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Newspaper Page Text
c By Juliet Jennings.
(Copyright by W. G. Chapman.)
i "My dear Miss Burton," dictated
Mr. Rogers to ish new stenographer.
."Have you got that?"
' Little Miss Smith had got that, but
JVIr. Rogers had discovered during her
1three days' service in the woollen im
porting company that her stenog-
iraphy was superior only to her spell-
"My Dear Miss Burton.
ing and transcription. However, he
- was a kindly man and intended to
keep her if she showed signs of im
provement. A childless widower of
fifty, he looked out on the world in
a benevolent and self-depreciatory
"My dear Miss Burton," he said
again, and then he stopped. Miss
' Smith, with uplifted pencilfi watched
him. He had fallen into a daydream,
- and the essense of it was that he
wished he had the strong, clever,
capable Miss Burtou to advise hipi in
the depressed condition of the wool
The new tariff was playing havoc
with his affairs, and two of his old,
trusted employes had recently left
him to establish an opposition busi
ness. Miss Burton had been with him
for seven years, working her way up
from stenographer to foreign buyer.
He leaned a good deal on Miss Bur
ton. If he were not twenty years her
"My dear Miss Burton," he said for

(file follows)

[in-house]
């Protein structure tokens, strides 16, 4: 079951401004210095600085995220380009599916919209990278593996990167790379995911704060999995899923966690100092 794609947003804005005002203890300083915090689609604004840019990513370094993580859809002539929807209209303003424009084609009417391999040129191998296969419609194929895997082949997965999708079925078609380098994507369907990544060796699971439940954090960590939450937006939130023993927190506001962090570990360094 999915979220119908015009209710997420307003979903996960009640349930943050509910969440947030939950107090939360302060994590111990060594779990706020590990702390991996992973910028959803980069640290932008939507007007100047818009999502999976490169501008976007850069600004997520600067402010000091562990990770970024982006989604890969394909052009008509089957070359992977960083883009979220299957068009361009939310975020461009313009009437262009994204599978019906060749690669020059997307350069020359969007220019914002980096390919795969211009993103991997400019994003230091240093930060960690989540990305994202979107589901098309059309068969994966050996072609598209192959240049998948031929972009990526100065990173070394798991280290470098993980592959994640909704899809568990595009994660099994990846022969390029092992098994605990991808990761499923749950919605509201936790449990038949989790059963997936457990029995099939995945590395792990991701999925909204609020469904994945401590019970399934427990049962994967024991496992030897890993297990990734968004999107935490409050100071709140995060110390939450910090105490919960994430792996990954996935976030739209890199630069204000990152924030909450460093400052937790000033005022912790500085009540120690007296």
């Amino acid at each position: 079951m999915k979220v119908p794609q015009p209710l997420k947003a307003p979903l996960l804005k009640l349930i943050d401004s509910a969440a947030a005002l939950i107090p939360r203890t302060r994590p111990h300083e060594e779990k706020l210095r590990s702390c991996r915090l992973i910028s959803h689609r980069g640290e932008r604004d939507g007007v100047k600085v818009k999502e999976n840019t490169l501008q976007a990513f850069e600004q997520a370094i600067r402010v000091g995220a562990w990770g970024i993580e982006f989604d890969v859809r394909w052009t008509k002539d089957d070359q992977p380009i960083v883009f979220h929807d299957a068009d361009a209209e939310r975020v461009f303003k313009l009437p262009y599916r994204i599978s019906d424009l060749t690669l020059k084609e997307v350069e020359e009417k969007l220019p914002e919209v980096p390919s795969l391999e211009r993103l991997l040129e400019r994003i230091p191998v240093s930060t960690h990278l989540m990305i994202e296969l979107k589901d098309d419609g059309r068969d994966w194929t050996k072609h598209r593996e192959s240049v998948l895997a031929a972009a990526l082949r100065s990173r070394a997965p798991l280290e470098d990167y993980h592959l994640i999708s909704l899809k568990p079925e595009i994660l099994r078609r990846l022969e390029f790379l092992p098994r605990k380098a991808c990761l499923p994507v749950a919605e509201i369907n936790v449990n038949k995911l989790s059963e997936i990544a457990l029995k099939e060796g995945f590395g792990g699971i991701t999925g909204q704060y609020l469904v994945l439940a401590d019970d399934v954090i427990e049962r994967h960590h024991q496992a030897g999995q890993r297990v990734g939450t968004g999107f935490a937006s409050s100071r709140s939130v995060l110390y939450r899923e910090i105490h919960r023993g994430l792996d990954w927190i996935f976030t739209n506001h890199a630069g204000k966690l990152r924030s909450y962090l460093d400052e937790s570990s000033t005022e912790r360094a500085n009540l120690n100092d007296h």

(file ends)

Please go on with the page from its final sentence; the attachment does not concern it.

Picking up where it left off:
the third time, resolutely putting
aside the dreaming impulse. "Now
that you are in England you might
run up' to Huddersfield and see if you
can't find some novelties that might
go well on the market here. I am
anxious to put out a new line. Have
you got that, Miss Smith?"
"Yes, sir," said little Miss Smith,
posing her pencil between her teeth.
"I want a new strong weave, not a
cross weave like my last sample, but
something durable, showy and serv
iceable. One that a man would like
to put on his back and wouldn't be
ashamed of showing to his friends.
Do the best you can for me. That's
The last words were addressed to
Miss Smith exclusively, but she con
scientiously embodied them in the
body of the letter, which unfortunate
ly escaped subsequent perusal, be
cause there was a pile of correspond
ence that day and Mr. Rogers picked
up two letters together and only sign
ed the top one.
The letter duly reached Miss Mary
Burton in London. Miss Burton had
selected a particularly fine assort
ment of goods that spring, but when
she received Mr. Rogers' communica
tion she did not go to Huddersfield.
On the contrary she sat down and
stared at the letter for about five
minutes; and then the strong-minded,
capably business woman burst into
Her employer was evidently going
insane. She had come to regard her
work as something more than em-